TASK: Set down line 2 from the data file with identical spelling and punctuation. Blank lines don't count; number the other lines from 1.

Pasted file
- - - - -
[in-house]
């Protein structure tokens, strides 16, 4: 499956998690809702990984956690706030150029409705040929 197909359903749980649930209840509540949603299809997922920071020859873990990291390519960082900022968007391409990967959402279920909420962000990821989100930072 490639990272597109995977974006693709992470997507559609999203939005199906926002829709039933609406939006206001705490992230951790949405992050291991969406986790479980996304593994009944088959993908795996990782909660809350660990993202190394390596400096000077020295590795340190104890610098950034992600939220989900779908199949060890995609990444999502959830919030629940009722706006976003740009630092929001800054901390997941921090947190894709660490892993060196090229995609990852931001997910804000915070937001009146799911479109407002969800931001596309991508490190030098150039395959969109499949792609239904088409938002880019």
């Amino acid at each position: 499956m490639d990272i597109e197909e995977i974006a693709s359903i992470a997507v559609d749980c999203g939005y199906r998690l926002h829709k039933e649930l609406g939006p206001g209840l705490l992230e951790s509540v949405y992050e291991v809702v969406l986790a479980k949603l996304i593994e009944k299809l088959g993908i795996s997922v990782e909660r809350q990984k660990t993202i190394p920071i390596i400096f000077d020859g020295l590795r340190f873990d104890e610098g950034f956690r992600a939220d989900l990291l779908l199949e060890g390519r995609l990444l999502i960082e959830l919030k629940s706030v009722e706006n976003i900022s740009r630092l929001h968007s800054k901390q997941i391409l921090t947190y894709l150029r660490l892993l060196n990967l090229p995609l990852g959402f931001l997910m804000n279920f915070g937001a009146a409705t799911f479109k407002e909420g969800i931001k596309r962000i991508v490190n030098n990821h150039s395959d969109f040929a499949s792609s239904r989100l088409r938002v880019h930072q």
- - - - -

């Protein structure tokens, strides 16, 4: 499956998690809702990984956690706030150029409705040929 197909359903749980649930209840509540949603299809997922920071020859873990990291390519960082900022968007391409990967959402279920909420962000990821989100930072 490639990272597109995977974006693709992470997507559609999203939005199906926002829709039933609406939006206001705490992230951790949405992050291991969406986790479980996304593994009944088959993908795996990782909660809350660990993202190394390596400096000077020295590795340190104890610098950034992600939220989900779908199949060890995609990444999502959830919030629940009722706006976003740009630092929001800054901390997941921090947190894709660490892993060196090229995609990852931001997910804000915070937001009146799911479109407002969800931001596309991508490190030098150039395959969109499949792609239904088409938002880019």